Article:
Get a line level adapting cable from someplace like Radio shack. That will change the speaker level output of your tape recorder to line level for your computer.
Plug it into the speaker output of your recorder and line level input of your computer. Use just about any recording software ( a lot of free ones out there plus the ones that come bundled with your computer) then to convert it over to what ever you want. Almost all of the software will do mp3's and most other output types.
Start the recording software and then hit play on the tape player. You will need to experiment just a little to find the right playback volume on the player so the mp3 sounds decent once recorded and converted over. Just start about mid-range for the volume control on the tape player. That will generally get you in the ball park for decent playback.
You may find out you will want to break the lengths of of the recordings up instead of doing each one whole. You can end up with some huge files recording full 30-60 minute lectures in one piece.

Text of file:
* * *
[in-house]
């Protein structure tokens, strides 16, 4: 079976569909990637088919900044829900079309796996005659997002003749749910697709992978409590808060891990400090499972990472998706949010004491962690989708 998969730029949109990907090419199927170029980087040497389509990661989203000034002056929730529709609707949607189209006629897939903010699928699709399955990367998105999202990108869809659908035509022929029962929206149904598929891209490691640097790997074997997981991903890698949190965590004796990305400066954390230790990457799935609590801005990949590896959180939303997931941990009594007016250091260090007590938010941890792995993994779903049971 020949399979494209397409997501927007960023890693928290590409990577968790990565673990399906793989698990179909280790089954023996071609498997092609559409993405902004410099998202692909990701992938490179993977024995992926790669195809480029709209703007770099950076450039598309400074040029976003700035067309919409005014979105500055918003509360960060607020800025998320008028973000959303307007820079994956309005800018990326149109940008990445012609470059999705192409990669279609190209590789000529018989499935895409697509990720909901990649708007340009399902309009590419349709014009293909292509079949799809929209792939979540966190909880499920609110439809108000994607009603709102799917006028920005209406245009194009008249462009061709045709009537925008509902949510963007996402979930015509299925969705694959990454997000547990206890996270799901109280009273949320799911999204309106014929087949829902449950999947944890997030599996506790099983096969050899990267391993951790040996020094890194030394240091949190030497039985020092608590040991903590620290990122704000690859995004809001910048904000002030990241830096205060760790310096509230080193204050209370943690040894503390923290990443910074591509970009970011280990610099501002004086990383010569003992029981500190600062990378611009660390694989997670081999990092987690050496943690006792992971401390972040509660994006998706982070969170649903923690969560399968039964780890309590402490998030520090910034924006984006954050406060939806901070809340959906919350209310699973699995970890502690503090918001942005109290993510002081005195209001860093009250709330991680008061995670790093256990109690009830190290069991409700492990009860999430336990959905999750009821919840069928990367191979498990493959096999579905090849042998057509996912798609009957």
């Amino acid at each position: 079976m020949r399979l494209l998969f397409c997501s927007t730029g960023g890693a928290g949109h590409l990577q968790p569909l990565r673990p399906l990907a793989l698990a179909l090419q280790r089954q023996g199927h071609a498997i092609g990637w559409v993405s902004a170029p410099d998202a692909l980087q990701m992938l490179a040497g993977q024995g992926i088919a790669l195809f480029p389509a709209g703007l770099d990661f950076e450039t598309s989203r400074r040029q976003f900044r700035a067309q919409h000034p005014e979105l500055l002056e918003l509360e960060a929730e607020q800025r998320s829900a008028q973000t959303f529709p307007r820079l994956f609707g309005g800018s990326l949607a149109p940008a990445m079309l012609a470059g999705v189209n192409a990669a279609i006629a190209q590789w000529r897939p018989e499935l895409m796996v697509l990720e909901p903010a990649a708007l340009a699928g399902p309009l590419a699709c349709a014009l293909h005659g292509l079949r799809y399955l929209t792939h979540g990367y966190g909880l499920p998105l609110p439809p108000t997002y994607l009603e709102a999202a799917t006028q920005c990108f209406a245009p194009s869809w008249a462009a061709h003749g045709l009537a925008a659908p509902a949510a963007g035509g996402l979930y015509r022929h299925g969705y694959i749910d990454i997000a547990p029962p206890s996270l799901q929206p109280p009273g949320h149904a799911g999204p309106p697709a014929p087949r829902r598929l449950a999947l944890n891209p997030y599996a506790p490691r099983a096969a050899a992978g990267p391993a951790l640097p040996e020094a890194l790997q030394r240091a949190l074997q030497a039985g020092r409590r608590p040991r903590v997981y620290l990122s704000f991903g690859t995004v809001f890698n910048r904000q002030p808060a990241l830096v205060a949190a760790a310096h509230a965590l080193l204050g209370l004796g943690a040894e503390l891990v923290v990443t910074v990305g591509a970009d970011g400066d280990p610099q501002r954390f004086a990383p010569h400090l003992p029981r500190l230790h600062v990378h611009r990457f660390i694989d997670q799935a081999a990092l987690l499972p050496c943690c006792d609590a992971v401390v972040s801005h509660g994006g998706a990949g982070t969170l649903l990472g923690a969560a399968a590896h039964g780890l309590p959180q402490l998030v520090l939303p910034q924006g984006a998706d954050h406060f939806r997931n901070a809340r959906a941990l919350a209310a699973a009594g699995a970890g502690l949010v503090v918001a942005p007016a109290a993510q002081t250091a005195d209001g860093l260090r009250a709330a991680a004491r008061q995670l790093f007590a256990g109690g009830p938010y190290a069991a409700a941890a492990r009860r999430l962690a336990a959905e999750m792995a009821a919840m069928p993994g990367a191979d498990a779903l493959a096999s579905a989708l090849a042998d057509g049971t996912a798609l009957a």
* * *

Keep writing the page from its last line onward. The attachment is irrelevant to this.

That's the simplest method I know of. You can buy adapters(with software) that will plug into your cassette player earphone jack that use a usb plug to go into the computer also if you don't have a line input on your laptop.
If the operating system in use is windows, use windows sound recorder to record the sound. Simply plug the tape player into an audio input jack usually built into the CPU motherboard and hit the red dot record button on the software control panel and hit the play button on the player to record the sound. The best quality available on windows sound recorder is the PCM format with a sampling rate of 48KHz and a bit rate of 93kbps. The sound recording volume of this software on the other hand will depend on the input volume of the tape player. Estimation is needed when adjusting the volume to ensure that no noise will be added to the recorded audio. Additionally, windows sound recorder has a limited time of 60 seconds allotted to it, so to increase the recording time, make a blank record by hitting the record button even when no audio is playing and every time the recorder hits 60 seconds, hit the record button again to extend the recording. When the desired recording time is reached, save the file and simply open the blank record again to record the audio over it. When the audio is saved, it will be saved as a WAV format which will occupy 10 times more space than an MP3 file so use an audio file converter software such as ImToo MPEG Encoder Wizard 3 to convert it into an MP3 audio file.